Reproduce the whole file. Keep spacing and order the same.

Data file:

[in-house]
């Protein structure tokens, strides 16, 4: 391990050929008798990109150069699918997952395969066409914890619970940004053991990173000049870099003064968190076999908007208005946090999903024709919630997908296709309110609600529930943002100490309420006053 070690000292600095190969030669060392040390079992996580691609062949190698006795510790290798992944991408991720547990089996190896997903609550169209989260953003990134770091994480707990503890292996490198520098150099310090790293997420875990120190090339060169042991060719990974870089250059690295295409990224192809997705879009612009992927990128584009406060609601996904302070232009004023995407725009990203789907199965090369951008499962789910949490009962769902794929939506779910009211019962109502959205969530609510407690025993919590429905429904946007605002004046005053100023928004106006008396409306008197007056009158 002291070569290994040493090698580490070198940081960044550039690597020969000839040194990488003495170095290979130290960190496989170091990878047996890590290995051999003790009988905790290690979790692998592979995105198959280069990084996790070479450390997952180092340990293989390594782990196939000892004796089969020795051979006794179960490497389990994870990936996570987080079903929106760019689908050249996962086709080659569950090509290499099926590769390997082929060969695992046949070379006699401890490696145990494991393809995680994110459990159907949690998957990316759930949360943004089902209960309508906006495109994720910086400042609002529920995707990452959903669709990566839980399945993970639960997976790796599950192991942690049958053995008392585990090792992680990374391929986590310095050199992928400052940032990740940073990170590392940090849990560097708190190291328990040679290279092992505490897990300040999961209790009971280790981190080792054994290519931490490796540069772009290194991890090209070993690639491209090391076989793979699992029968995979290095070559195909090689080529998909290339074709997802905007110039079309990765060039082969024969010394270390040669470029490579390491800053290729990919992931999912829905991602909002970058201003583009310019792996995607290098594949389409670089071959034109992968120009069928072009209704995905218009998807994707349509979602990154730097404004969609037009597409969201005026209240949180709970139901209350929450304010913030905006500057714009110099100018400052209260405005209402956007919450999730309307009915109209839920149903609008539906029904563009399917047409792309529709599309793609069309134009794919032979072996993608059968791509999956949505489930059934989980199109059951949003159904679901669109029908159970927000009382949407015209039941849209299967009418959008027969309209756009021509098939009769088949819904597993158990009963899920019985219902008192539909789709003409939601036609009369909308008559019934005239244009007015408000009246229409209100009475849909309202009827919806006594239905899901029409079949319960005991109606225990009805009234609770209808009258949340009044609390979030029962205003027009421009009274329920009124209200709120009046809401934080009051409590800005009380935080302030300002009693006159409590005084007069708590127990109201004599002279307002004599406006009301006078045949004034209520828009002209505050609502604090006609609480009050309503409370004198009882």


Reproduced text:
[in-house]
């Protein structure tokens, strides 16, 4: 391990050929008798990109150069699918997952395969066409914890619970940004053991990173000049870099003064968190076999908007208005946090999903024709919630997908296709309110609600529930943002100490309420006053 070690000292600095190969030669060392040390079992996580691609062949190698006795510790290798992944991408991720547990089996190896997903609550169209989260953003990134770091994480707990503890292996490198520098150099310090790293997420875990120190090339060169042991060719990974870089250059690295295409990224192809997705879009612009992927990128584009406060609601996904302070232009004023995407725009990203789907199965090369951008499962789910949490009962769902794929939506779910009211019962109502959205969530609510407690025993919590429905429904946007605002004046005053100023928004106006008396409306008197007056009158 002291070569290994040493090698580490070198940081960044550039690597020969000839040194990488003495170095290979130290960190496989170091990878047996890590290995051999003790009988905790290690979790692998592979995105198959280069990084996790070479450390997952180092340990293989390594782990196939000892004796089969020795051979006794179960490497389990994870990936996570987080079903929106760019689908050249996962086709080659569950090509290499099926590769390997082929060969695992046949070379006699401890490696145990494991393809995680994110459990159907949690998957990316759930949360943004089902209960309508906006495109994720910086400042609002529920995707990452959903669709990566839980399945993970639960997976790796599950192991942690049958053995008392585990090792992680990374391929986590310095050199992928400052940032990740940073990170590392940090849990560097708190190291328990040679290279092992505490897990300040999961209790009971280790981190080792054994290519931490490796540069772009290194991890090209070993690639491209090391076989793979699992029968995979290095070559195909090689080529998909290339074709997802905007110039079309990765060039082969024969010394270390040669470029490579390491800053290729990919992931999912829905991602909002970058201003583009310019792996995607290098594949389409670089071959034109992968120009069928072009209704995905218009998807994707349509979602990154730097404004969609037009597409969201005026209240949180709970139901209350929450304010913030905006500057714009110099100018400052209260405005209402956007919450999730309307009915109209839920149903609008539906029904563009399917047409792309529709599309793609069309134009794919032979072996993608059968791509999956949505489930059934989980199109059951949003159904679901669109029908159970927000009382949407015209039941849209299967009418959008027969309209756009021509098939009769088949819904597993158990009963899920019985219902008192539909789709003409939601036609009369909308008559019934005239244009007015408000009246229409209100009475849909309202009827919806006594239905899901029409079949319960005991109606225990009805009234609770209808009258949340009044609390979030029962205003027009421009009274329920009124209200709120009046809401934080009051409590800005009380935080302030300002009693006159409590005084007069708590127990109201004599002279307002004599406006009301006078045949004034209520828009002209505050609502604090006609609480009050309503409370004198009882």